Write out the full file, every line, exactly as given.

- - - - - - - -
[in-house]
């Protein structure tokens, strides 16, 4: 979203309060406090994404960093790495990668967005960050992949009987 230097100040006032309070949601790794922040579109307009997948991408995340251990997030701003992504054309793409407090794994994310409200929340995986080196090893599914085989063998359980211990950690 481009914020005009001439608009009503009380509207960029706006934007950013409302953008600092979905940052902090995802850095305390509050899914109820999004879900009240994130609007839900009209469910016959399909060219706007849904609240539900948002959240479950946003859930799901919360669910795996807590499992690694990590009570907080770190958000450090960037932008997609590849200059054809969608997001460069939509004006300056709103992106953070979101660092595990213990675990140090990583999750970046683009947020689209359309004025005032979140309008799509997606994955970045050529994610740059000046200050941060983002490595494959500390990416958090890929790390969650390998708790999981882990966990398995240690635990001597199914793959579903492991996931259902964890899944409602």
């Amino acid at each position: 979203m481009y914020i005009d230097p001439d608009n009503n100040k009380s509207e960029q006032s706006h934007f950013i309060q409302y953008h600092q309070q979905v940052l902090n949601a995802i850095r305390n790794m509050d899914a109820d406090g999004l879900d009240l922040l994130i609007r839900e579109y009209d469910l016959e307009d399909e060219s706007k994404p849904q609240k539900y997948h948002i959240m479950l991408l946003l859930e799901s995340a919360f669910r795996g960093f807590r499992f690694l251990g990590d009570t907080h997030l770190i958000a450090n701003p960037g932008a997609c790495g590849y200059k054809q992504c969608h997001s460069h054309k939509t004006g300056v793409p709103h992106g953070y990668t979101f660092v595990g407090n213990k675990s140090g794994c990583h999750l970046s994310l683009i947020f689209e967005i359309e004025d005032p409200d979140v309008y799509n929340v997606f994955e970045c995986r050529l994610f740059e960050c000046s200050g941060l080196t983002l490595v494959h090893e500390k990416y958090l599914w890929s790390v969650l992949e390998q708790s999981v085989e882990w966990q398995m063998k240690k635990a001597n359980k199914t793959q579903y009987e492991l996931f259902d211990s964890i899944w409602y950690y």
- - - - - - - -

[in-house]
């Protein structure tokens, strides 16, 4: 979203309060406090994404960093790495990668967005960050992949009987 230097100040006032309070949601790794922040579109307009997948991408995340251990997030701003992504054309793409407090794994994310409200929340995986080196090893599914085989063998359980211990950690 481009914020005009001439608009009503009380509207960029706006934007950013409302953008600092979905940052902090995802850095305390509050899914109820999004879900009240994130609007839900009209469910016959399909060219706007849904609240539900948002959240479950946003859930799901919360669910795996807590499992690694990590009570907080770190958000450090960037932008997609590849200059054809969608997001460069939509004006300056709103992106953070979101660092595990213990675990140090990583999750970046683009947020689209359309004025005032979140309008799509997606994955970045050529994610740059000046200050941060983002490595494959500390990416958090890929790390969650390998708790999981882990966990398995240690635990001597199914793959579903492991996931259902964890899944409602």
């Amino acid at each position: 979203m481009y914020i005009d230097p001439d608009n009503n100040k009380s509207e960029q006032s706006h934007f950013i309060q409302y953008h600092q309070q979905v940052l902090n949601a995802i850095r305390n790794m509050d899914a109820d406090g999004l879900d009240l922040l994130i609007r839900e579109y009209d469910l016959e307009d399909e060219s706007k994404p849904q609240k539900y997948h948002i959240m479950l991408l946003l859930e799901s995340a919360f669910r795996g960093f807590r499992f690694l251990g990590d009570t907080h997030l770190i958000a450090n701003p960037g932008a997609c790495g590849y200059k054809q992504c969608h997001s460069h054309k939509t004006g300056v793409p709103h992106g953070y990668t979101f660092v595990g407090n213990k675990s140090g794994c990583h999750l970046s994310l683009i947020f689209e967005i359309e004025d005032p409200d979140v309008y799509n929340v997606f994955e970045c995986r050529l994610f740059e960050c000046s200050g941060l080196t983002l490595v494959h090893e500390k990416y958090l599914w890929s790390v969650l992949e390998q708790s999981v085989e882990w966990q398995m063998k240690k635990a001597n359980k199914t793959q579903y009987e492991l996931f259902d211990s964890i899944w409602y950690y």